I found the World cup of #NeglectedladyNovelists particularly good fun. Several rounds and a semi-final have come and gone – with Twitter folk having to vote for who they consider the most neglected of the lady novelists in each round. Now, I have always taken my democratic responsibilities very seriously – and so I naturally thought very carefully over my choices. For women writers of a certain period – whether neglected or not – are very much my thing. It was really, really hard – and sparked a bit of debate – for instance in group 1 we had Elizabeth Taylor pitted against Anita Brookner, Jean Rhys and Rosamond Lehmann, while in group 3 the choice was between Sylvia Townsend Warner, Flora Mayor, Storm Jameson and EM Delafield, to me it seemed quite impossible to choose. In each group there were at least two writers I wanted to vote for. In all seriousness I want all these writers to enjoy a resurgence in popularity, that is why I love Persephone books and the VMC publications of the 1980 and 90s so much.

I began to wonder how people were voting – surely if we were looking for those women writers who have become truly neglected then I would have expected the likes of Flora Mayor, EH Young or May Sinclair to have made it through to the final. May Sinclair made it to the semi-finals but neither of the other two did terribly well. It’s hardly surprising that people ended up voting for writers they loved most – and I was guilty of this myself. I couldn’t help but vote for Sylvia Townsend Warner and Rosamond Lehmann as I love them so much. I do, also consider them to be rather neglected, however in truth some of their novels are still in print. Virago still publish three or four Rosamond Lehmann titles – and Selina Hastings’ biography of her is also available. VMC print on demand editions of some Sylvia Townsend Warner novels are available – as well as some NYRB editions (though why they felt it necessary to change the title of Mr Fortune’s Maggot is a mystery) – so are these writers truly neglected? Knowing all this I cast my votes – perhaps wrongly. In truth it is perhaps those writers who work is only to be found on second hand book sites, and on the shelves of (very good) second hand bookshops that are truly neglected – so in some rounds I voted with my heart and not my head. I do feel a little guilty – but at least it has got us all talking about these wonderful women writers, and that can’t be a bad thing. I didn’t vote for Elizabeth Taylor despite my great love of her writing because I can’t honestly say she is as neglected as she once was – that is definitely a good thing. How many of these writers’ works can be found in high street bookshops though is another matter – easily bought from a certain online seller perhaps – but how many times do readers get a chance to idly pick up Sylvia Townsend Warner or Rosamond Lehmann in their local branch of Waterstones I wonder?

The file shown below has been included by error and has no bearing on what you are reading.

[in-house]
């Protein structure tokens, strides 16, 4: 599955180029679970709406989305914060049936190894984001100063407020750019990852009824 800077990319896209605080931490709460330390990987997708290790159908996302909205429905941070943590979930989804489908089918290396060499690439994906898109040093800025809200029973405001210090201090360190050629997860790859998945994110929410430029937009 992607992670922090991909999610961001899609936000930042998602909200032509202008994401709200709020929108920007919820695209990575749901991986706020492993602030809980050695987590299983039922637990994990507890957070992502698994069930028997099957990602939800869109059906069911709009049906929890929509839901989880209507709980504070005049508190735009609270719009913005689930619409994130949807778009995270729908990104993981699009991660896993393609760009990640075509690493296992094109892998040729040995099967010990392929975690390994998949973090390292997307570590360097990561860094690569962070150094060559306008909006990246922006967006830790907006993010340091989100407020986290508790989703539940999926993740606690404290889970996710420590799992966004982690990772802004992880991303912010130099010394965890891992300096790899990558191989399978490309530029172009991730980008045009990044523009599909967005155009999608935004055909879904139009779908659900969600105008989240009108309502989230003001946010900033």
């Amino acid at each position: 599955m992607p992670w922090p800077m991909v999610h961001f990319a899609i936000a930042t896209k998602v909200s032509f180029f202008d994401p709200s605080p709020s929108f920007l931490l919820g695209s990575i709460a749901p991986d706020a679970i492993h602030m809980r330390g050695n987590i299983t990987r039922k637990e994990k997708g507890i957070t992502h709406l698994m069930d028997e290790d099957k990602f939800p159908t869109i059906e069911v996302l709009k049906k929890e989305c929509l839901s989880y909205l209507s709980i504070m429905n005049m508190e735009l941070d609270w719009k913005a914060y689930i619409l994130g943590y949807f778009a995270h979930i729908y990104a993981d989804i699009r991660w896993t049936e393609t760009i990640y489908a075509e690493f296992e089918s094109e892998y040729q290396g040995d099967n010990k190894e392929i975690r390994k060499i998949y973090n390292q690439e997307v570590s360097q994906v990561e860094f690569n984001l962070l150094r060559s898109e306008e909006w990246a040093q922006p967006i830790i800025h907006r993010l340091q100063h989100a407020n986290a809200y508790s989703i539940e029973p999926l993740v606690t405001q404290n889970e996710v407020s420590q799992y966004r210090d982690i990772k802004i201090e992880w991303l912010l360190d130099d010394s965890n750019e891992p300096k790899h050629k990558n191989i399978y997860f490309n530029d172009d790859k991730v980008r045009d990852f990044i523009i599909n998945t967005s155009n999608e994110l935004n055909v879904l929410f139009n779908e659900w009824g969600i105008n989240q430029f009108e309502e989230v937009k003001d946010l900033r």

When I start thinking about the list of #Neglectedladynovelists I would compile – it begins to get very long. Two writers I have been enjoying during this past week would definitely be on the list; Pamela Frankau and Pamela Hansford Johnson, both very good writers and excellent storytellers.

Many of the other novelists considered under that hashtag however – are exceptionally good writers, women who really did have something to say – they were not merely the tellers of good stories – although they did that too. When I consider the likes of Rebecca West, Olivia Manning, Antonia White and Winifred Holtby and others I am reminded what amazing, varied lives, they all lived. They each had so much to tell us – worlds to show us, so much to say – of course I want more people to read them.